*In most cases, furniture and home goods are definitely not the easiest things to recycle, so consider recycling as a distant third to option to reselling and donating.

    • MATTRESSES — Mattresses provide a trifecta of frustration on moving day: they're heavy, floppy, and difficult to grab onto. Perhaps that's one reason why we Americans send 50,000 of them to our landfills every DAY, according to the Mattress Recycling Council. That's 18.25 million mattresses every year, which is a real bummer for a couple reasons. Not only are they just as awkward for your trash haulers to deal with as they are for you and whomever you've roped into helping you move, but more importantly, most mattress components are actually recyclable, so throwing it out represents all sorts of missed opportunities. Because of this, many municipalities have recycling systems set up in order to help divert them from the landfill. The aptly named Bye Bye Mattress will help you find recycling options in your area.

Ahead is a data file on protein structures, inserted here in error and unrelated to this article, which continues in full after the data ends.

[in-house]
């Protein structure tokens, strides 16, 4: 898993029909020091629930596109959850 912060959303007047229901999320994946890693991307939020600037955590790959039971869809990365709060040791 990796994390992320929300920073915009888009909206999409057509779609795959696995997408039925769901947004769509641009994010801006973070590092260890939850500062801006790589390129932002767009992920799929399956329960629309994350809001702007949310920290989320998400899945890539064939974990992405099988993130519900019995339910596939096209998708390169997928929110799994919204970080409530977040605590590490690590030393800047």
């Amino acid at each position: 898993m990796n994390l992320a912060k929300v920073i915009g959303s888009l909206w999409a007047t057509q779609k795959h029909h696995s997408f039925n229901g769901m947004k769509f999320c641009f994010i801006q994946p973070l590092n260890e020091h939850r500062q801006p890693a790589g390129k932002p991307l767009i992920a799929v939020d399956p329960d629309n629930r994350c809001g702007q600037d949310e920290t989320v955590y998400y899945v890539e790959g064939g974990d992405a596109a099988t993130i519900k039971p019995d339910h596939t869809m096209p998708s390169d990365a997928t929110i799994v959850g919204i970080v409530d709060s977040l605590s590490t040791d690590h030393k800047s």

• CARPETS — Carpets are notoriously difficult to recycle, but Carpet America Recovery Effort is making it easier. They're not in every city yet, but they're expanding their services throughout the U.S. each year. 

    • BOOKS —Not technically furniture or home goods, but for the record because I didn't know, No, you can't put books into your curbside bin (oops). Some municipalities will offer book recycling at their recycling centers, or during specific recycling events held by their public works department. 

    • MISCELLANEOUS — Recycling just about all other types of furniture is complicated because each piece often contains a mixture of different types of materials, some of which are recyclable and some of which are not.

      • If you've got the room in your budget, the lowest-waste option is probably to contact a responsible hauling company like Junk King, which has franchise locations all over the U.S., knows the local regulations, and is familiar with the used furniture market and recycling services available in the area. For a fee, they will pick up and distribute all of the stuff you don't want, and distribute it to places where it will be reused, refurbished, recycled, or (as a last resort) trashed. I've never used their services personally, but their mission is to send as little of your stuff to the landfill as possible, which is something I can get behind.

      • If your budget falls more into the DIY-recycler category, here are some notes by category: